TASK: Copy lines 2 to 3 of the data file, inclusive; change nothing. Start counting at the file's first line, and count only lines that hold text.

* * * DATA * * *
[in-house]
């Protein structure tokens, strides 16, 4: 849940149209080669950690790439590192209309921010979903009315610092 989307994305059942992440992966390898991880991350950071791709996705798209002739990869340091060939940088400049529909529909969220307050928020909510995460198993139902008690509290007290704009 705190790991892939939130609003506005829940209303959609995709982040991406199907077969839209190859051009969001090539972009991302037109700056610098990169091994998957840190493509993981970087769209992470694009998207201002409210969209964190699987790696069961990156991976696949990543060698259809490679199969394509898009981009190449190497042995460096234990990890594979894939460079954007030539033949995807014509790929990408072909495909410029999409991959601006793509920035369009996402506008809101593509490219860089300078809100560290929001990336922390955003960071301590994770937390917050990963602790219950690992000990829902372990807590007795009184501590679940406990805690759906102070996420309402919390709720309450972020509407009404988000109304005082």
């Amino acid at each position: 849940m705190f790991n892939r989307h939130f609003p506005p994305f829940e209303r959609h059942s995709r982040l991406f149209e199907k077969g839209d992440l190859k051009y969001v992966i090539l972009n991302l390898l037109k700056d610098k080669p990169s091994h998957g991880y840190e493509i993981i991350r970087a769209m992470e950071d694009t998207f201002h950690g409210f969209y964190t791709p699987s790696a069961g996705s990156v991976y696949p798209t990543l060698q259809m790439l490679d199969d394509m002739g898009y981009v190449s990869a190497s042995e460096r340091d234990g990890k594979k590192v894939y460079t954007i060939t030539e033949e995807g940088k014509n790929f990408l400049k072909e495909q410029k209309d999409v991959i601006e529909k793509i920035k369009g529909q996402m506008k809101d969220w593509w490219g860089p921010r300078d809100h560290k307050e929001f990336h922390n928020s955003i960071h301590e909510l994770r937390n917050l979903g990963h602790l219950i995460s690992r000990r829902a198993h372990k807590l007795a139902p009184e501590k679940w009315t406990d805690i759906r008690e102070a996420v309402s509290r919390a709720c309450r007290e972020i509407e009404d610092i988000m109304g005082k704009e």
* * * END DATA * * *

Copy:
């Protein structure tokens, strides 16, 4: 849940149209080669950690790439590192209309921010979903009315610092 989307994305059942992440992966390898991880991350950071791709996705798209002739990869340091060939940088400049529909529909969220307050928020909510995460198993139902008690509290007290704009 705190790991892939939130609003506005829940209303959609995709982040991406199907077969839209190859051009969001090539972009991302037109700056610098990169091994998957840190493509993981970087769209992470694009998207201002409210969209964190699987790696069961990156991976696949990543060698259809490679199969394509898009981009190449190497042995460096234990990890594979894939460079954007030539033949995807014509790929990408072909495909410029999409991959601006793509920035369009996402506008809101593509490219860089300078809100560290929001990336922390955003960071301590994770937390917050990963602790219950690992000990829902372990807590007795009184501590679940406990805690759906102070996420309402919390709720309450972020509407009404988000109304005082």
């Amino acid at each position: 849940m705190f790991n892939r989307h939130f609003p506005p994305f829940e209303r959609h059942s995709r982040l991406f149209e199907k077969g839209d992440l190859k051009y969001v992966i090539l972009n991302l390898l037109k700056d610098k080669p990169s091994h998957g991880y840190e493509i993981i991350r970087a769209m992470e950071d694009t998207f201002h950690g409210f969209y964190t791709p699987s790696a069961g996705s990156v991976y696949p798209t990543l060698q259809m790439l490679d199969d394509m002739g898009y981009v190449s990869a190497s042995e460096r340091d234990g990890k594979k590192v894939y460079t954007i060939t030539e033949e995807g940088k014509n790929f990408l400049k072909e495909q410029k209309d999409v991959i601006e529909k793509i920035k369009g529909q996402m506008k809101d969220w593509w490219g860089p921010r300078d809100h560290k307050e929001f990336h922390n928020s955003i960071h301590e909510l994770r937390n917050l979903g990963h602790l219950i995460s690992r000990r829902a198993h372990k807590l007795a139902p009184e501590k679940w009315t406990d805690i759906r008690e102070a996420v309402s509290r919390a709720c309450r007290e972020i509407e009404d610092i988000m109304g005082k704009e």